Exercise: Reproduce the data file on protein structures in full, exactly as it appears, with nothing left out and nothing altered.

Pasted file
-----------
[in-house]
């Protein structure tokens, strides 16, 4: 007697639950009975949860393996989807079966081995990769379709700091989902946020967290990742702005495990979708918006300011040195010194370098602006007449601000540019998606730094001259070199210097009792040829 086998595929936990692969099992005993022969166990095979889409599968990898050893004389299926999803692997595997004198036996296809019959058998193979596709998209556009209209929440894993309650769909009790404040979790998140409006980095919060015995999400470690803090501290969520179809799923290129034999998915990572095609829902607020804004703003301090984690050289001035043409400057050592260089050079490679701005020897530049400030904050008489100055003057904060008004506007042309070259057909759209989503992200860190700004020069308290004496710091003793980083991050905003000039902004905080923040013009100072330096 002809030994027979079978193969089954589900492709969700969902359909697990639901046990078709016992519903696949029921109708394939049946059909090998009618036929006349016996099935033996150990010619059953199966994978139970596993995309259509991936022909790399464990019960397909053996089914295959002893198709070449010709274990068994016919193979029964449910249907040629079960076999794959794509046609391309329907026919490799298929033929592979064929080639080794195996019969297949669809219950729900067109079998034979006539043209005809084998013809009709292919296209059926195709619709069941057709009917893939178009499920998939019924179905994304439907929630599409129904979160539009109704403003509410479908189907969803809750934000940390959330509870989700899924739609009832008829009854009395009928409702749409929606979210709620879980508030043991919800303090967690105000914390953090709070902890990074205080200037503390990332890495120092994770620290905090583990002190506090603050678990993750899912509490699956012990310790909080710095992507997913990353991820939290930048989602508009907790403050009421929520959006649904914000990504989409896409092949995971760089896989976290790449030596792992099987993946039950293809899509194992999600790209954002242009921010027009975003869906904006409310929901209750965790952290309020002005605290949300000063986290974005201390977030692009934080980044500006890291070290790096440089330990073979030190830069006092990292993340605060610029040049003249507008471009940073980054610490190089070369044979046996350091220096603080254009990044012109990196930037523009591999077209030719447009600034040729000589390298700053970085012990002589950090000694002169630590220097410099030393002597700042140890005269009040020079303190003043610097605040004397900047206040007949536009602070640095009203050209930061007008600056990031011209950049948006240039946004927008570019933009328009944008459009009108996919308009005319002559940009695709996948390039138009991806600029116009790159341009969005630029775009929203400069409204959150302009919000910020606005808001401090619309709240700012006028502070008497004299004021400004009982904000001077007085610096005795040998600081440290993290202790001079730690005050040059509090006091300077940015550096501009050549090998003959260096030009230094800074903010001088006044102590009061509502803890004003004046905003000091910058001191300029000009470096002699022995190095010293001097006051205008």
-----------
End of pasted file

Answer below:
[in-house]
């Protein structure tokens, strides 16, 4: 007697639950009975949860393996989807079966081995990769379709700091989902946020967290990742702005495990979708918006300011040195010194370098602006007449601000540019998606730094001259070199210097009792040829 086998595929936990692969099992005993022969166990095979889409599968990898050893004389299926999803692997595997004198036996296809019959058998193979596709998209556009209209929440894993309650769909009790404040979790998140409006980095919060015995999400470690803090501290969520179809799923290129034999998915990572095609829902607020804004703003301090984690050289001035043409400057050592260089050079490679701005020897530049400030904050008489100055003057904060008004506007042309070259057909759209989503992200860190700004020069308290004496710091003793980083991050905003000039902004905080923040013009100072330096 002809030994027979079978193969089954589900492709969700969902359909697990639901046990078709016992519903696949029921109708394939049946059909090998009618036929006349016996099935033996150990010619059953199966994978139970596993995309259509991936022909790399464990019960397909053996089914295959002893198709070449010709274990068994016919193979029964449910249907040629079960076999794959794509046609391309329907026919490799298929033929592979064929080639080794195996019969297949669809219950729900067109079998034979006539043209005809084998013809009709292919296209059926195709619709069941057709009917893939178009499920998939019924179905994304439907929630599409129904979160539009109704403003509410479908189907969803809750934000940390959330509870989700899924739609009832008829009854009395009928409702749409929606979210709620879980508030043991919800303090967690105000914390953090709070902890990074205080200037503390990332890495120092994770620290905090583990002190506090603050678990993750899912509490699956012990310790909080710095992507997913990353991820939290930048989602508009907790403050009421929520959006649904914000990504989409896409092949995971760089896989976290790449030596792992099987993946039950293809899509194992999600790209954002242009921010027009975003869906904006409310929901209750965790952290309020002005605290949300000063986290974005201390977030692009934080980044500006890291070290790096440089330990073979030190830069006092990292993340605060610029040049003249507008471009940073980054610490190089070369044979046996350091220096603080254009990044012109990196930037523009591999077209030719447009600034040729000589390298700053970085012990002589950090000694002169630590220097410099030393002597700042140890005269009040020079303190003043610097605040004397900047206040007949536009602070640095009203050209930061007008600056990031011209950049948006240039946004927008570019933009328009944008459009009108996919308009005319002559940009695709996948390039138009991806600029116009790159341009969005630029775009929203400069409204959150302009919000910020606005808001401090619309709240700012006028502070008497004299004021400004009982904000001077007085610096005795040998600081440290993290202790001079730690005050040059509090006091300077940015550096501009050549090998003959260096030009230094800074903010001088006044102590009061509502803890004003004046905003000091910058001191300029000009470096002699022995190095010293001097006051205008």